I Do: Long-Term Love

He comes in regularly and stirs the fire.
And every single time, 
I am struck with gratitude and wonder
that we chose each other so many years ago.
It’s such a simple thing, stirring those logs around,
just a few moments of time.
But I know this – it is an act of love, this fire-tending, 
an act I deeply appreciate.
An act that is emblematic,
representing the story of who we are somehow.
Not all of who we are,
but kind of a meta-picture,
a summary statement.
Because the truth of our story is this:
we grew up together.
We were so young, you see.
When we met, I was seventeen, he was barely twenty.
When we married, I was the 20-year-old,
mid-way through my senior year at UCLA.

That summer, we moved to Zambia for two years,
traveling by freighter over a choppy Atlantic Ocean
for eighteen long days.
The sunsets were glorious;
the storms terrifying.
Not a bad description of the next 25 years or so, actually.

We had so much to learn – beginning with ourselves.
Raised in ‘traditional’ 1950’s Christian homes,
we had a whole lot of firmly held opinions 
about what marriage and family should look like 
and we did our darnedest to live up those.
I put together our wedding liturgy (I loved liturgy, even then),
and I searched for the old wording to be sure and include the word ‘obey’ in my vows. Those who know me at this end of the last 46 years 
might be surprised by that small piece of trivia.
But they would probably not be terribly surprised to learn that it was my husband who first chafed at the thinking behind it,
that it was he who began to call out my gifts as a teacher and leader.
I was too frightened at the prospect of ‘messing up’ my marriage 
to go there for a very long time.
Together, we’ve changed up the dance,
trading places – both literally and figuratively – as time and circumstance demanded.

We’ve hit a few rough patches along the way, that’s for sure.
We went to a counselor for a while at about year 25,
when I was in the midst of seminary and carrying a couple of part time jobs and we both felt confused and angry and badly disconnected.
The best thing that came of that experience? The last twenty years.
Somewhere during that time of counseling,
we looked at each other and said,
“We’ve got a good thing going here; let’s make it better.”
And, by God’s grace, we have.

We are very different people – different politics, different temperaments, different favorite-times-of-the-day, different tastes in television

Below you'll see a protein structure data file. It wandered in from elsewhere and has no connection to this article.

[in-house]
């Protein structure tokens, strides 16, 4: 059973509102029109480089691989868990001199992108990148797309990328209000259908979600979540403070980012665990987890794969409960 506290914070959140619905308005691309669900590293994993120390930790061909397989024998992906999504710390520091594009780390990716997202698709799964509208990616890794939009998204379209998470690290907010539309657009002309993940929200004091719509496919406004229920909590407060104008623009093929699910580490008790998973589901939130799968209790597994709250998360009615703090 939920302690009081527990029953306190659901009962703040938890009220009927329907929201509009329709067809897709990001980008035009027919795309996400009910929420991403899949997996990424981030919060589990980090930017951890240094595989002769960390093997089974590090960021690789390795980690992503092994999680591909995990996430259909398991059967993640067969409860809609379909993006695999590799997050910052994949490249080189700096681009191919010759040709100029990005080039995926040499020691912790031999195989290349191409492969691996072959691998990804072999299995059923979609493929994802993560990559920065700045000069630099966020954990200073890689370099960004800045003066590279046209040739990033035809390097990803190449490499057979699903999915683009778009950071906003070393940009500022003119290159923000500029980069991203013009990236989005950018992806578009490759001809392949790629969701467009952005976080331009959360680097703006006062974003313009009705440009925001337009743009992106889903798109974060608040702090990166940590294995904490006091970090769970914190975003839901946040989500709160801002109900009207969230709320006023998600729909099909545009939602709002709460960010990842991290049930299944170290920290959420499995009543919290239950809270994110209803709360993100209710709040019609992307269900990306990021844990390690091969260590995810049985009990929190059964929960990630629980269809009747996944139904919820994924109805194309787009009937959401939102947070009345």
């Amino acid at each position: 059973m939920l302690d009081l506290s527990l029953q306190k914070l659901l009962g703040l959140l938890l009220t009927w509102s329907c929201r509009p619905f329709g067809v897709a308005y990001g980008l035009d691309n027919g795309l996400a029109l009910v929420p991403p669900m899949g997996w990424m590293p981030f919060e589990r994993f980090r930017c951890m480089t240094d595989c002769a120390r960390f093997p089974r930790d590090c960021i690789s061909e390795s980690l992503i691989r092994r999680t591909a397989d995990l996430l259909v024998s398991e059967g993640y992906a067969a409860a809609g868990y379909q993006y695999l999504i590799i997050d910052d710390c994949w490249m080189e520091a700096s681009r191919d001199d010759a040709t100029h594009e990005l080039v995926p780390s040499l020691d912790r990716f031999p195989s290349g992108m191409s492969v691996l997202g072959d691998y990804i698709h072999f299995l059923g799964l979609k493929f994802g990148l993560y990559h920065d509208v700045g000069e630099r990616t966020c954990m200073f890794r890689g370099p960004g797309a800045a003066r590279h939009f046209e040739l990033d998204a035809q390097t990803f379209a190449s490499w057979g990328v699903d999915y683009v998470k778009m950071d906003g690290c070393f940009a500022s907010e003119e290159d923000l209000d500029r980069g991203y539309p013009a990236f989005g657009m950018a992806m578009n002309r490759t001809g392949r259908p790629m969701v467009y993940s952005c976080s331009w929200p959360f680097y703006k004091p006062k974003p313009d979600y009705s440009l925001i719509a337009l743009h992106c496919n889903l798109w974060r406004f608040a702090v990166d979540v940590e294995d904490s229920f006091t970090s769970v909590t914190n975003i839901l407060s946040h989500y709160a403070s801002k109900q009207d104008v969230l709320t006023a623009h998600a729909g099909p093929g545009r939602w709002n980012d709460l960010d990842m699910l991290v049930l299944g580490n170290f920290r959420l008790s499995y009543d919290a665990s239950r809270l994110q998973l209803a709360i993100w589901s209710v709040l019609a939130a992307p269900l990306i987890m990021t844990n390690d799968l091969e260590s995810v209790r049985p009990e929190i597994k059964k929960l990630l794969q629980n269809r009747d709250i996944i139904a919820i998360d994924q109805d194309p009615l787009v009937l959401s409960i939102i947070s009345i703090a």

(except for Downton Abbey!).
And guess what?
We are never bored.
Yes, we can get snarly sometimes.
We can get our feelings hurt and our feathers ruffled.
But we make each other laugh louder than anyone else we know.
We have spent so much time together that we seldom have to guess 
what the other is thinking.
We each think the other is the finest person on the planet.
We adore our children and our grandchildren.
We are committed to faith and family above all else.
And most of the time,
we really, really like each other.

We’re even learning to do this thing called retirement,
which for a couple with very busy schedules 
for very many years, was a somewhat daunting prospect.
While I was pastoring, my husband was commuting 
for three-day stretches away from me every week while he continued to work in southern CA.
During those mid-week days, I grew to understand the deep dividends of solitude.
For the first time in my life, I was spending time alone –
and I was loving it.
How would we manage being together 24/7?
Well, one way is this:
in the evenings, he watches sports in the family room;
I write in the bedroom.
And during the winter months,
he builds me a lovely fire in our bedroom fireplace.
About every 90 minutes or so, I hear him coming down the hall, 
to peek in and make sure
that fire is performing as a properly built fire should perform.
And that small act tells me what I most deeply need to know:
my husband values who I am and what I do.
In this quieter season of our life together,
it’s an echo of sorts,
an echo of what he said to me when it began to look like we’d be moving to Santa Barbara so that I could take a job.
“Honey, for the last 30 years, you’ve built your life around my career choices. You’ve supported me through all the twists and turns my professional life has taken. Now, it’s my turn to adjust, to let you flourish and grow and become more of who God designed you to be, just like you’ve always done for me.”